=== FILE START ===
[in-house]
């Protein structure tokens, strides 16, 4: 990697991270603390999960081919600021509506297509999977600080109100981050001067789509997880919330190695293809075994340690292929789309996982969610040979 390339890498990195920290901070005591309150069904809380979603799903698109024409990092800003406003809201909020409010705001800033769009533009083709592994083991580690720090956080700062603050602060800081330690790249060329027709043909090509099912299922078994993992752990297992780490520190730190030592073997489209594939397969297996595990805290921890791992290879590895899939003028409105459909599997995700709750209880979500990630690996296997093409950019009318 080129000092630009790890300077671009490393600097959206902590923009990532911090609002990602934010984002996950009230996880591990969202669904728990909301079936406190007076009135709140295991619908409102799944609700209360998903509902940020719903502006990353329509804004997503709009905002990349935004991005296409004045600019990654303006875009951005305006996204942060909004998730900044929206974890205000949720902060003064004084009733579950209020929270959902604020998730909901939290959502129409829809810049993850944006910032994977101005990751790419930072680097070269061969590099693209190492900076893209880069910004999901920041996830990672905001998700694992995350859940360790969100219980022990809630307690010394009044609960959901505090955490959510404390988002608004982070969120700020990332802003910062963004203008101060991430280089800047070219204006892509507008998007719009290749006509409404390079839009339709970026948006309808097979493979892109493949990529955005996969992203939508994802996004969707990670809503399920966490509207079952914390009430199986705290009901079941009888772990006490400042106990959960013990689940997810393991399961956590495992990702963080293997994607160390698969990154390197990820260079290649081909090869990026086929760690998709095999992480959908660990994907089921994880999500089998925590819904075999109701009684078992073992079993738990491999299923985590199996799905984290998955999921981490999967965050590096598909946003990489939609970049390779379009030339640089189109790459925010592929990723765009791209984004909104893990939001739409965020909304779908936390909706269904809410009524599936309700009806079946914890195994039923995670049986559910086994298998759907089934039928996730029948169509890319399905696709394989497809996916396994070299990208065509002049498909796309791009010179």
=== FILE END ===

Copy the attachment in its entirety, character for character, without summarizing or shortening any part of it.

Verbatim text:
[in-house]
């Protein structure tokens, strides 16, 4: 990697991270603390999960081919600021509506297509999977600080109100981050001067789509997880919330190695293809075994340690292929789309996982969610040979 390339890498990195920290901070005591309150069904809380979603799903698109024409990092800003406003809201909020409010705001800033769009533009083709592994083991580690720090956080700062603050602060800081330690790249060329027709043909090509099912299922078994993992752990297992780490520190730190030592073997489209594939397969297996595990805290921890791992290879590895899939003028409105459909599997995700709750209880979500990630690996296997093409950019009318 080129000092630009790890300077671009490393600097959206902590923009990532911090609002990602934010984002996950009230996880591990969202669904728990909301079936406190007076009135709140295991619908409102799944609700209360998903509902940020719903502006990353329509804004997503709009905002990349935004991005296409004045600019990654303006875009951005305006996204942060909004998730900044929206974890205000949720902060003064004084009733579950209020929270959902604020998730909901939290959502129409829809810049993850944006910032994977101005990751790419930072680097070269061969590099693209190492900076893209880069910004999901920041996830990672905001998700694992995350859940360790969100219980022990809630307690010394009044609960959901505090955490959510404390988002608004982070969120700020990332802003910062963004203008101060991430280089800047070219204006892509507008998007719009290749006509409404390079839009339709970026948006309808097979493979892109493949990529955005996969992203939508994802996004969707990670809503399920966490509207079952914390009430199986705290009901079941009888772990006490400042106990959960013990689940997810393991399961956590495992990702963080293997994607160390698969990154390197990820260079290649081909090869990026086929760690998709095999992480959908660990994907089921994880999500089998925590819904075999109701009684078992073992079993738990491999299923985590199996799905984290998955999921981490999967965050590096598909946003990489939609970049390779379009030339640089189109790459925010592929990723765009791209984004909104893990939001739409965020909304779908936390909706269904809410009524599936309700009806079946914890195994039923995670049986559910086994298998759907089934039928996730029948169509890319399905696709394989497809996916396994070299990208065509002049498909796309791009010179």